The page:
A Washington Post investigative report published in October reveals an even more serious threat to American democracy. We can now see that President Trump’s mobilization of National Guard troops to oppose citizen protesters in Washington, D.C. this summer represented a dangerous abuse of presidential authority in order to create a “red-state army” of National Guard troops for partisan political purposes.

The Trump administration mobilized National Guard troops on 30 May to 1 June 2020, in response to ongoing protests in Washington, D.C. President Trump and then Secretary of Defense Mark T. Esper acted deliberately to create a politicized National Guard force, pressuring state governors in multiple phone calls to send Guard troops to the national capital. A number of National Guard commanders found this request highly unusual and worried about its implications. Democratic governors and National Guard commanders from “blue” states were reluctant to mobilize in response to this unprecedented request.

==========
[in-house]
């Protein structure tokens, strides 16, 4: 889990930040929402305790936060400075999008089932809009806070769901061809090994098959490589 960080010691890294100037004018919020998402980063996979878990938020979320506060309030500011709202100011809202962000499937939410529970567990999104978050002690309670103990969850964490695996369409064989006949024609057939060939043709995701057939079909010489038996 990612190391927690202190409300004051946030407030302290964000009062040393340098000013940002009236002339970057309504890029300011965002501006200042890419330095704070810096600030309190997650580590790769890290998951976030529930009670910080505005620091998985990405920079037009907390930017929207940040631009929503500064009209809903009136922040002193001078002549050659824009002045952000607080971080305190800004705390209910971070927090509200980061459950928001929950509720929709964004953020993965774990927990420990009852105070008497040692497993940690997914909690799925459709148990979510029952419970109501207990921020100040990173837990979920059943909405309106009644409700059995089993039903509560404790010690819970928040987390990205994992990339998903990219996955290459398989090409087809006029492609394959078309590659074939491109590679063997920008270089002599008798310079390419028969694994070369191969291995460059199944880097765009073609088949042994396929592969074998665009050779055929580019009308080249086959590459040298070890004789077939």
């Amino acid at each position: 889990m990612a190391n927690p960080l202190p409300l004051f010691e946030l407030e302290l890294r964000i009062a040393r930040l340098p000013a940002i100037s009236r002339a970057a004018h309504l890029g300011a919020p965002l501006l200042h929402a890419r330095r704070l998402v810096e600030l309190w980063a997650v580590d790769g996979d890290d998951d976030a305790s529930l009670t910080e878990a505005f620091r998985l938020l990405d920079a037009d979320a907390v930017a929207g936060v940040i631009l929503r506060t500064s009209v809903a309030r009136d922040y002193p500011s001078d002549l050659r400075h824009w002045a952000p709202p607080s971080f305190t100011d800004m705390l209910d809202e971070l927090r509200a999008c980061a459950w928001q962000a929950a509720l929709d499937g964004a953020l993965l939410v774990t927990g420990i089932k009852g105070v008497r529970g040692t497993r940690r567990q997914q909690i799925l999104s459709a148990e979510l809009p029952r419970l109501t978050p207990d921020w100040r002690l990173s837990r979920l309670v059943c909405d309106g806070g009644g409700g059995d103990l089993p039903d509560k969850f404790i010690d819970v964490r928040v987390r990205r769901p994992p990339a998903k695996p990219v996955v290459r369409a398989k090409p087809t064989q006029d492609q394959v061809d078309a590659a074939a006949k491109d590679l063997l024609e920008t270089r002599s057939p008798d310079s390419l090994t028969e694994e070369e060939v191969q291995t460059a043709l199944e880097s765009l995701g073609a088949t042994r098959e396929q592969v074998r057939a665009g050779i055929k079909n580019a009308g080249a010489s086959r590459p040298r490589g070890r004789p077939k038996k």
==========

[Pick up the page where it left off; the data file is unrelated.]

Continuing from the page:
The Trump administration apparently relied on the legal statute known as 32 U.S. Code 502, which regulates funding for National Guard units’ participation in military drills and field exercises, to finance the mobilization. This seems to be a misappropriation of military training finances for partisan political purposes.

The creation of a partisan National Guard force to advance a political agenda of law and order also represents a corruption of the president’s commander-in-chief authority. President Trump reportedly pressured state governors to “get tough” on protesters during a call on 31 May 2020, and the next day he reportedly boasted that “we’re going to have total domination” in Washington, D.C.

National Guard units from eleven mostly “red” states ultimately responded to the President’s call and set out for the District of Columbia. The National Guard units that arrived by 1 June were deployed to support the D.C. National Guard and U.S. Park Police who were maintaining a security perimeter around the White House. President Trump reportedly wanted to invoke the Insurrection Act and escalate the use of force in the capital, but the Secretary Esper and the Joint Chiefs of Staff opposed this move. This resistance seems to have contributed to the President’s decision to fire Secretary Esper on 9 November 2020.